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Old 08-10-2016, 11:14 PM   #8
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Originally Posted by Sunset View Post
I pulled out a reciept to check, and here I was charged 12% tax, so that would be $12 on a $100 bill.

But the point of the matter is why am I tipping the taxman ?
It is deceptive as they say 15% = and then it is on the total bill including tax and not the meal price.
There is no set rule when it comes to pre tax and the after tax amount. This is just a social convention. I worked in several fine dining restaurants over the last ten years. Most people tip on the after tax amount. I really don't care. People are going to tip what they tip. Often times without regard to the quality of service. With regards to this forum, most are LBYM and aren't spending more than $30-50 per meal for a couple. The tax is negligible. When I go out to eat by myself and the bill is $10-15 I will always leave $4-5.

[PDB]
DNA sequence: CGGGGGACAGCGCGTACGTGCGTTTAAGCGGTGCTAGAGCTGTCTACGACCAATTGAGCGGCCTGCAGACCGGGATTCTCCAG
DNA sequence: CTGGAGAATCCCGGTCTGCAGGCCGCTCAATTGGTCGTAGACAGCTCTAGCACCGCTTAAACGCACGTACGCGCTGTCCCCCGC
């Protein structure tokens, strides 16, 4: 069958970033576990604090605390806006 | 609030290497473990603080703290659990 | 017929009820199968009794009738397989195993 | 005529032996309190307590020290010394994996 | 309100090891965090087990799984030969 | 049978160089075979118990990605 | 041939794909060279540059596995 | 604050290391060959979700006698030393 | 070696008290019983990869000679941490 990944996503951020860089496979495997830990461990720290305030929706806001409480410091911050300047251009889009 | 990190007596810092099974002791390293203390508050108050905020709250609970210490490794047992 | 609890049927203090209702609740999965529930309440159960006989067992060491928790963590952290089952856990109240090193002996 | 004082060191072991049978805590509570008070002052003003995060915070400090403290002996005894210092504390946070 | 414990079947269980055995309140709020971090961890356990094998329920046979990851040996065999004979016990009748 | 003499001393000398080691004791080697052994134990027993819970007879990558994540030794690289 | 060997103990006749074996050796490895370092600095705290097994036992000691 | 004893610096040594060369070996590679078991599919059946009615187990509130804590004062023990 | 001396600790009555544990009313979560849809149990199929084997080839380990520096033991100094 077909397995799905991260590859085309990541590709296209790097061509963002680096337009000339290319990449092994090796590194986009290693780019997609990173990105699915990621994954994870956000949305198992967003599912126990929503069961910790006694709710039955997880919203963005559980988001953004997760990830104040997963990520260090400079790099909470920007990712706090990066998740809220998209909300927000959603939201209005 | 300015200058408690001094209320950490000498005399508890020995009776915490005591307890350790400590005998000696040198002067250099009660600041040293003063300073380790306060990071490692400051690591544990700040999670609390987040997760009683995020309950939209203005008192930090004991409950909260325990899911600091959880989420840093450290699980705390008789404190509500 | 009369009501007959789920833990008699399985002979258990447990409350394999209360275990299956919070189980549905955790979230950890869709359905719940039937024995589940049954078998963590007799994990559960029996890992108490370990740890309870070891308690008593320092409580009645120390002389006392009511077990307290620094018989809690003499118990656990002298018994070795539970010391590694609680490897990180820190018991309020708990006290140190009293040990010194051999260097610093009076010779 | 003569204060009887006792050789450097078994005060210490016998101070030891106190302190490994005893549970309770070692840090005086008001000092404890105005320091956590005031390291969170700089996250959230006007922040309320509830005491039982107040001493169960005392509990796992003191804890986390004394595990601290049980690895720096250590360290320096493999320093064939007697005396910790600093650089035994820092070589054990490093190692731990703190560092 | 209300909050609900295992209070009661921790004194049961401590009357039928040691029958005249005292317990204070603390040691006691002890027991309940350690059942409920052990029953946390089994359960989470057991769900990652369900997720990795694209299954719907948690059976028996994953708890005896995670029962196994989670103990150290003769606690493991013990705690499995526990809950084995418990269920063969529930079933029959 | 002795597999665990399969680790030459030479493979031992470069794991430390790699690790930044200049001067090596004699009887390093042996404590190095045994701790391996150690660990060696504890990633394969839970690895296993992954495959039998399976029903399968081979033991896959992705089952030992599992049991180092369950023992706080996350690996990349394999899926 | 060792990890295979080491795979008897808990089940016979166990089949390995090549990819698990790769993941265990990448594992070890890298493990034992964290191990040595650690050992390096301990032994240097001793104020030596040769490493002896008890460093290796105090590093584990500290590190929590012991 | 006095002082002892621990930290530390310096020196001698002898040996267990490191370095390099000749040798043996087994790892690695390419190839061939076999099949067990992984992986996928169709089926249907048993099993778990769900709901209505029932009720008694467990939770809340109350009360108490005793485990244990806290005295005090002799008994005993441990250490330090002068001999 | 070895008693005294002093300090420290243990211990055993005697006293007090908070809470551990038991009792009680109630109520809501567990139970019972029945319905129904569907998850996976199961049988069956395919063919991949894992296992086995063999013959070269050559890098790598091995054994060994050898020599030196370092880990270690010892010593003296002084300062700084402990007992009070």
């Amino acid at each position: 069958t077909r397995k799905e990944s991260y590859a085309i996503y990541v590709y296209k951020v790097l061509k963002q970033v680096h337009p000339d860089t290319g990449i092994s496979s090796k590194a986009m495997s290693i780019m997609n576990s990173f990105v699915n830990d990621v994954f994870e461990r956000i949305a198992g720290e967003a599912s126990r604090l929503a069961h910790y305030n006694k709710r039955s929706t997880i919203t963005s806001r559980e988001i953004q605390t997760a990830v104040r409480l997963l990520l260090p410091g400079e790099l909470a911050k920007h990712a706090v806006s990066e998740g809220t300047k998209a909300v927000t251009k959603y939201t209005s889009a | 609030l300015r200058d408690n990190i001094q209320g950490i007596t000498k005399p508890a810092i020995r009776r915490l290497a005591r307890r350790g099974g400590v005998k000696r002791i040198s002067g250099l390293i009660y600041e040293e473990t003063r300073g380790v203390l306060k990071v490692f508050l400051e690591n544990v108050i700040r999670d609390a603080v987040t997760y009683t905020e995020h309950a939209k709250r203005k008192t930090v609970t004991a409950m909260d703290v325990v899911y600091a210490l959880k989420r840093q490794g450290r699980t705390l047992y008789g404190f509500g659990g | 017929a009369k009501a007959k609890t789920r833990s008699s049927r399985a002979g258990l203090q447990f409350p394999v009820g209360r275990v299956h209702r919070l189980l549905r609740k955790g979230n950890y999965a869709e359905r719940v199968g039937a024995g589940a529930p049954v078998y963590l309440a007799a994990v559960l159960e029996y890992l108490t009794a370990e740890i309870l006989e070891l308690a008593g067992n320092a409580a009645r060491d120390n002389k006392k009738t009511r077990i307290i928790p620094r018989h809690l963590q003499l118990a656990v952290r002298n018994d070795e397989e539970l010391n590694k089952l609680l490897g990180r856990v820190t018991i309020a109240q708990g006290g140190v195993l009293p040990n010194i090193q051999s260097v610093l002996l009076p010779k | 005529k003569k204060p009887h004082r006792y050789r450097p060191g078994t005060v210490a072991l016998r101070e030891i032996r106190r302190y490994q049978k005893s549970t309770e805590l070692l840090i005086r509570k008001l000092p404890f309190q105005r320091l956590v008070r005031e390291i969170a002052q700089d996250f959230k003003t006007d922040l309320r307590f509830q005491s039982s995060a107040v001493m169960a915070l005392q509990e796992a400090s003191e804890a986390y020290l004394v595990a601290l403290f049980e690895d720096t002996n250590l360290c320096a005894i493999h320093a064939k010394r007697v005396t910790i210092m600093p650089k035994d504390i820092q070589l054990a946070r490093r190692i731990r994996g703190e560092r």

Often times people have to tip out the people they work with. I remember I had one check for three people. It was $450. They stiffed me (no tip) and I still had to tip out $45 to my busser/runners. I actually lost money when I offered very good service.
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Old 08-11-2016, 02:12 AM   #9
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I usually use the recommended tip amount for 15-20%, depending on the quality of service, but I typically use my credit card and round the tip so the total is a whole dollar amount. If the recommended tip amount includes tax or not, it doesn't matter much as the difference tends to get lost in rounding.